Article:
A former agent of Chile’s National Information Office (Central Nacional de Informaciones – CNI) attempted to send a letter to President Sebastián Piñera that offered his help so that former president Michelle Bachelet would not return to the presidency. In May 2011, Álvaro Corbalán, tried to smuggle the ten-page letter out of Punta Peuco, the prison where he is detained for life for human rights crimes committed under the Pinochet dictatorship. It was intercepted by Gendarmerie personnel and made available to the Center for Journalistic Investigation (Centro de Investigación Periodística – CIPER). This letter has recently become available to the public. In the letter, Corbalán attempted to discredit Bachelet, as well as high-ranking officials of the Gendarmerie, and he said that were his help accepted, he would quash dissent in the Araucanía (Mapuche) and other “anarchist” communities. Piñera denies knowing about or having interest in the document.
Corbalán is currently serving a life sentence for the assassination of four leftist militants in the mid-1980s, as well as for his role in Operation Albania in 1987, in which he and other CNI agents detained and assassinated twelve members of the militant leftist group Frente Patriótico Manuel Rodríguez (Manuel Rodriguez Patriotic Front – FPMR) and staged their bodies to make it appear as though they had died in a shootout with the CNI.
In 1977, The CNI replaced Pinochet’s secret police, the National Intelligence Administration (Dirección de Inteligencia Nacional – DINA), mainly because of international pressure to dissolve the DINA and replace it with a more conventional intelligence agency. Yet the CNI continued the horrific work of political violence and repression against leftist militants and their families, union leaders, and the urban poor (whose neighborhoods they considered a hotbed of Marxism).
Now, there are 249 former agents of the dictatorship who perpetrated these acts that are convicted, and 177 of them have received conditional or monitored release. Only 64 remain imprisoned, and 49 of them in the special facility of Punta Peuco. And some of them have reached out to Piñera for favors in return for their services, since they did not have much success with the Concertación. In Punta Peuco, Corbalán coordinated most of his meetings through visits to the infirmary, where he managed to spend a lot of time and was allowed telephone use and visitors every day at unrestricted times . Through information he gathered, he produced the 10-page document to send to Piñera.
The document is on the one hand pathetic and bombastic—clearly the product of what George Bailey would have called a “warped, frustrated old man.” It even includes a hymn to be sung by the pop artist Patricia Maldonada in support of Piñera and the patria. But on the other hand, it is quite disturbing. It implicitly threatens violence against Mapuche communities and any other community Corbalán considers to be anarchist. We could give him the benefit of the doubt and assume he meant to dialogue with those communities, but this is a man who tortured and murdered for a living, and there was no mention of rational conversation with the communities in the document. In fact, he talked of “disarming” the communities where the police had been unsuccessful.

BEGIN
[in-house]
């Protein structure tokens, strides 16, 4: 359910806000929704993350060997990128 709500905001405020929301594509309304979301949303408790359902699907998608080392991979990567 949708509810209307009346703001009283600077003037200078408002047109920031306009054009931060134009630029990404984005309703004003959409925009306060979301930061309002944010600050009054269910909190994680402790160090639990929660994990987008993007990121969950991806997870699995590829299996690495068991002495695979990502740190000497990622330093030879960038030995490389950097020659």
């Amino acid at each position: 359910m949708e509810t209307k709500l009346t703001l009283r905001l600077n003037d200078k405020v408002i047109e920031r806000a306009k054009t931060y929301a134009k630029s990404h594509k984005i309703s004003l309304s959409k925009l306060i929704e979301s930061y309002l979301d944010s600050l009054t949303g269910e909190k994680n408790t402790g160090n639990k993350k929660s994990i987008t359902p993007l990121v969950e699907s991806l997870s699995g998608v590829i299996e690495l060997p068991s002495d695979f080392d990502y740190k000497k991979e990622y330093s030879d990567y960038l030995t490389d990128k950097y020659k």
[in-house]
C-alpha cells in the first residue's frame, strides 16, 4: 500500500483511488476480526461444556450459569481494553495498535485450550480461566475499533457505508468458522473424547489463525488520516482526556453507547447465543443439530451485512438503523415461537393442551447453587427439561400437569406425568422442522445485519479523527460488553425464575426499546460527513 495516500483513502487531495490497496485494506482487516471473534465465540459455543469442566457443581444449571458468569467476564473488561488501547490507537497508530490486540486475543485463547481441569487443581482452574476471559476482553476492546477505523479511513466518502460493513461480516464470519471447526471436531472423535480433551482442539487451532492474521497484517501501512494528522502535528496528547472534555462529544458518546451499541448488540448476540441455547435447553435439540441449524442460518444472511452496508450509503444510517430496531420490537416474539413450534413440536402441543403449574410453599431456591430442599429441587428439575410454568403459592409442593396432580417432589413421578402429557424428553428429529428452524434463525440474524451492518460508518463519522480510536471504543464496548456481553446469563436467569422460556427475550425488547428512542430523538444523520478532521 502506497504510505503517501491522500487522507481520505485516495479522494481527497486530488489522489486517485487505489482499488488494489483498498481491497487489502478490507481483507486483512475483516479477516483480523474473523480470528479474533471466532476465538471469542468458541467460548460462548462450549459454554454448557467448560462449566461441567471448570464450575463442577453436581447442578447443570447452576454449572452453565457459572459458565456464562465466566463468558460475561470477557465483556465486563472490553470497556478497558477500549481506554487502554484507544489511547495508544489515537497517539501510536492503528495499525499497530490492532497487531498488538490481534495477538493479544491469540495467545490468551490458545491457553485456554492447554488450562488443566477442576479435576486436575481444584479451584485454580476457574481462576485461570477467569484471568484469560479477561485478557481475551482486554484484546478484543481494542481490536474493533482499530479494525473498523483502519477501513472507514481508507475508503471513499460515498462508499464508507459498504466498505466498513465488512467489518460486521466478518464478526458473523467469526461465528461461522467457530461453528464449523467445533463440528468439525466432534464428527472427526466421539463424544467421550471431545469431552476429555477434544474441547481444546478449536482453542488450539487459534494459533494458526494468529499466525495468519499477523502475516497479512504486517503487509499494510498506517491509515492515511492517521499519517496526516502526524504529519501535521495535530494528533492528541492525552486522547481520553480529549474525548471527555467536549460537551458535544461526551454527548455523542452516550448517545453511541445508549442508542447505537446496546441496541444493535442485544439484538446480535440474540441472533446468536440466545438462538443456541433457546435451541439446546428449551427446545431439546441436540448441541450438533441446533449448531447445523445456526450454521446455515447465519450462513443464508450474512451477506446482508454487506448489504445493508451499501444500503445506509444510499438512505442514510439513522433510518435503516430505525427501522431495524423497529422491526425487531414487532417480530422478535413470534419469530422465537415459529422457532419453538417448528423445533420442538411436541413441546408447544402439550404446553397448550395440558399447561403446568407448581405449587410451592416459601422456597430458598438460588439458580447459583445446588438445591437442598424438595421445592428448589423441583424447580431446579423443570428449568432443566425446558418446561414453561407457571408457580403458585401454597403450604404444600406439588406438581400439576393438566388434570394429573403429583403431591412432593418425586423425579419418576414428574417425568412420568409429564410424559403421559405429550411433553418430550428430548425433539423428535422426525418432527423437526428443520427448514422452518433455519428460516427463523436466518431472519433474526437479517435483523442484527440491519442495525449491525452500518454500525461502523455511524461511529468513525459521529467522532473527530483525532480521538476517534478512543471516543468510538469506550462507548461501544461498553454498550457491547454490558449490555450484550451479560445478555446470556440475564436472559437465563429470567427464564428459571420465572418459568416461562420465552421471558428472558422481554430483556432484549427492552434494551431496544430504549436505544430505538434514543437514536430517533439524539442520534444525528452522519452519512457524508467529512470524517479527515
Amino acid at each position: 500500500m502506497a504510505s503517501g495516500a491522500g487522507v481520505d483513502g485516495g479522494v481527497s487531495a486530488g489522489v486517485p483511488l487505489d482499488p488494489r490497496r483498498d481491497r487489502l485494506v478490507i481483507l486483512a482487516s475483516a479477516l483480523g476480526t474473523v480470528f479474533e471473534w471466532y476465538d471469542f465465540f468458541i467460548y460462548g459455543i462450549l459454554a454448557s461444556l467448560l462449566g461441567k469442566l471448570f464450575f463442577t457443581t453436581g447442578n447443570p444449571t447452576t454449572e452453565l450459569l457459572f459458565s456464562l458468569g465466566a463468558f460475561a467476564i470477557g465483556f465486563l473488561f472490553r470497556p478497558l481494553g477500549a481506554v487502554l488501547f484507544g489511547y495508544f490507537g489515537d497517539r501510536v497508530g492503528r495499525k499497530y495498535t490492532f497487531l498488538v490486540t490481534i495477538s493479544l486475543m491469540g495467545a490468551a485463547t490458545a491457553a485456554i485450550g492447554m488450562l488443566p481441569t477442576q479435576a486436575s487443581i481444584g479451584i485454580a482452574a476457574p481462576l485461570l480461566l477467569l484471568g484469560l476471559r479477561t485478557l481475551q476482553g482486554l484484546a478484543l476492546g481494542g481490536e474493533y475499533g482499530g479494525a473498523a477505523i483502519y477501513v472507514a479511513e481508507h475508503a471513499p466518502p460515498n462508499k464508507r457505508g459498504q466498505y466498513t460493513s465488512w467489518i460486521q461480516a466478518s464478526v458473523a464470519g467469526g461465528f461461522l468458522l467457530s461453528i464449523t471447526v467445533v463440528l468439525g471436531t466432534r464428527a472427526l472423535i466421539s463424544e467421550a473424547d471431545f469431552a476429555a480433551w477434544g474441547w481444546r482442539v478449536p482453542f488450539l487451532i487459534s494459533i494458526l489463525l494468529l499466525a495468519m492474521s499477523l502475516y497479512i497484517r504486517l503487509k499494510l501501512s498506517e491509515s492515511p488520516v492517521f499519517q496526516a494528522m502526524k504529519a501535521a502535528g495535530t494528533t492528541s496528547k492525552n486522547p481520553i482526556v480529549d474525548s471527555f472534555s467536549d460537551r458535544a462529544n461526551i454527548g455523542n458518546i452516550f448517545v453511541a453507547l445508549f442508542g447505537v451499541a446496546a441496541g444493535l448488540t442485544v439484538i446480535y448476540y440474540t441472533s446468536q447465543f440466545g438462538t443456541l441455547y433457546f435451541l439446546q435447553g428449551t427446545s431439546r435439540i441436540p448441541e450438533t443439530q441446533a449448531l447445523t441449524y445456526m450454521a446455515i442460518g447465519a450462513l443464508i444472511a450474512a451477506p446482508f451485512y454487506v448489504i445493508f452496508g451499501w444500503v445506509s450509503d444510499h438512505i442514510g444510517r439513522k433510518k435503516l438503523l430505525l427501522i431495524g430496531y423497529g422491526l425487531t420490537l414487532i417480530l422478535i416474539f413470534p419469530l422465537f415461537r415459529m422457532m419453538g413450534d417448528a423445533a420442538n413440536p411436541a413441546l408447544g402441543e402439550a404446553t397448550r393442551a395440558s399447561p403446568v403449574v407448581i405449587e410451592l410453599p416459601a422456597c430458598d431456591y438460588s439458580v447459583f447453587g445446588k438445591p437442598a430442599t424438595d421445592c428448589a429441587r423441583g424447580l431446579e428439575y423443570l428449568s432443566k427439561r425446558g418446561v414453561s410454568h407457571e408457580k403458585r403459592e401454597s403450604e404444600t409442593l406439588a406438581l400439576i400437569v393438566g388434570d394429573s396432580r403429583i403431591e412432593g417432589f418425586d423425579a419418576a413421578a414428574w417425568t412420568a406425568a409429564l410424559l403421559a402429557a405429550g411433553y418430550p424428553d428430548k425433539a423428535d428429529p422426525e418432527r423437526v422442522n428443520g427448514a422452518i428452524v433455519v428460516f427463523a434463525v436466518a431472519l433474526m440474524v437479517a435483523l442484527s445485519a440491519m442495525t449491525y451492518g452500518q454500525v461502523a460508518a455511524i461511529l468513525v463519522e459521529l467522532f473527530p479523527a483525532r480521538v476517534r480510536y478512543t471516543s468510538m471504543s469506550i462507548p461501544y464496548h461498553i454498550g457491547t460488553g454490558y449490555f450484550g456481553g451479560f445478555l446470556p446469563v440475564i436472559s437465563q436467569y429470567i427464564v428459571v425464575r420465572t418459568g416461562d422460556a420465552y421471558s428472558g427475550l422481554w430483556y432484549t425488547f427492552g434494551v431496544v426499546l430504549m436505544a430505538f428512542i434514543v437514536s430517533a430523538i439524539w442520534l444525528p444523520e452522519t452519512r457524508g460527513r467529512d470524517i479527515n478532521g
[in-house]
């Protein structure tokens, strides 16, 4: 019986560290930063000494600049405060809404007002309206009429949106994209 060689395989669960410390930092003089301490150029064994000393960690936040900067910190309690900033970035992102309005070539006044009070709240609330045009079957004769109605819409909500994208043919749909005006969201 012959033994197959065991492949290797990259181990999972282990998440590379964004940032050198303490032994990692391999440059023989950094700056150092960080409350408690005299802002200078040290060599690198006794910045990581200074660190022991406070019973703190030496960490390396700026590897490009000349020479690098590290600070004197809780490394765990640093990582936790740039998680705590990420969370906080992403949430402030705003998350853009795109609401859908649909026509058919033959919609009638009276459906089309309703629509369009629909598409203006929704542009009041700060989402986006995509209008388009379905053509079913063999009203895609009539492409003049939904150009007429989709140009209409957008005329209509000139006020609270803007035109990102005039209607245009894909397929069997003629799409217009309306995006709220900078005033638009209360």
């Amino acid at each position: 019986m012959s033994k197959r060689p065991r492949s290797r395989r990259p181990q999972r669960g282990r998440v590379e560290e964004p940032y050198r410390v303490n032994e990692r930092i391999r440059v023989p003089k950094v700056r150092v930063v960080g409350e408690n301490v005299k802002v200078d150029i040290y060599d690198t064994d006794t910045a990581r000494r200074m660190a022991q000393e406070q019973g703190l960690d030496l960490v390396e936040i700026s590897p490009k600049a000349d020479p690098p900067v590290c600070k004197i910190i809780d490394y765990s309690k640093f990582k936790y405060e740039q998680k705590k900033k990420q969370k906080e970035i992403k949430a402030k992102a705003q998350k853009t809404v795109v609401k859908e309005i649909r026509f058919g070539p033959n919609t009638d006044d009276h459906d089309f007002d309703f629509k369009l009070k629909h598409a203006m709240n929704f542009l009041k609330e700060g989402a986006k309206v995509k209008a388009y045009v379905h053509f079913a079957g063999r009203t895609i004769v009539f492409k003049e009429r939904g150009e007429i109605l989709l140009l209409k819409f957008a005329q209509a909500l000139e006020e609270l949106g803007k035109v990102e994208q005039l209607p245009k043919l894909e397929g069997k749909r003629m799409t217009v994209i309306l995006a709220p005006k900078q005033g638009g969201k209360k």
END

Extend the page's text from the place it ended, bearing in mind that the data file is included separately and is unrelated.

Corbalán also used his resources to launch a smear campaign against Michelle Bachelet—pouncing on her former activity in the FPMR—and against high-ranking officials. One of the special memoranda attached at the end of the document concerns a chaplain, but it has not been discussed at length in news reports I have seen. Perhaps those who have read the document do not know what to think about it. Corbalán accuses the chaplain of being a homosexual and of “preferring young males.” This particular priest, coincidentally, helped leftists during the dictatorship and had safe houses for people who had been released from political imprisonment. According to Corbalán, he committed homosexual acts with one of the men living there. He also, according to Corbalán, “has absolute aversion for those in uniform in general and especially those who are imprisoned.”
Obviously, Corbalán used the familiar narrative of homosexual and pedophilic priests (which are not the same thing, just to be clear) to discredit a chaplain working for the state who had helped political prisoners under the dictatorship. The military dictatorship persecuted homosexuals on the basis that they were “antisocials,” along with leftists, beggars, alcoholics, drug addicts, street vendors, “delinquents,” and the jobless. So although any sort of homophobia is certainly dangerous, it is even more so when considered in this context. It seems to be more that just your average smear campaign.
It remains to be seen what will happen now that the letter is public knowledge. Will it seriously affect the right’s success come election time? I suppose it depends on how much Piñera distances himself from the pinochetistas. But at the same time, his popularity is so low right now that hopefully Álvaro Corbalán’s worst nightmare will come true and Piñera won’t be re-elected in any case.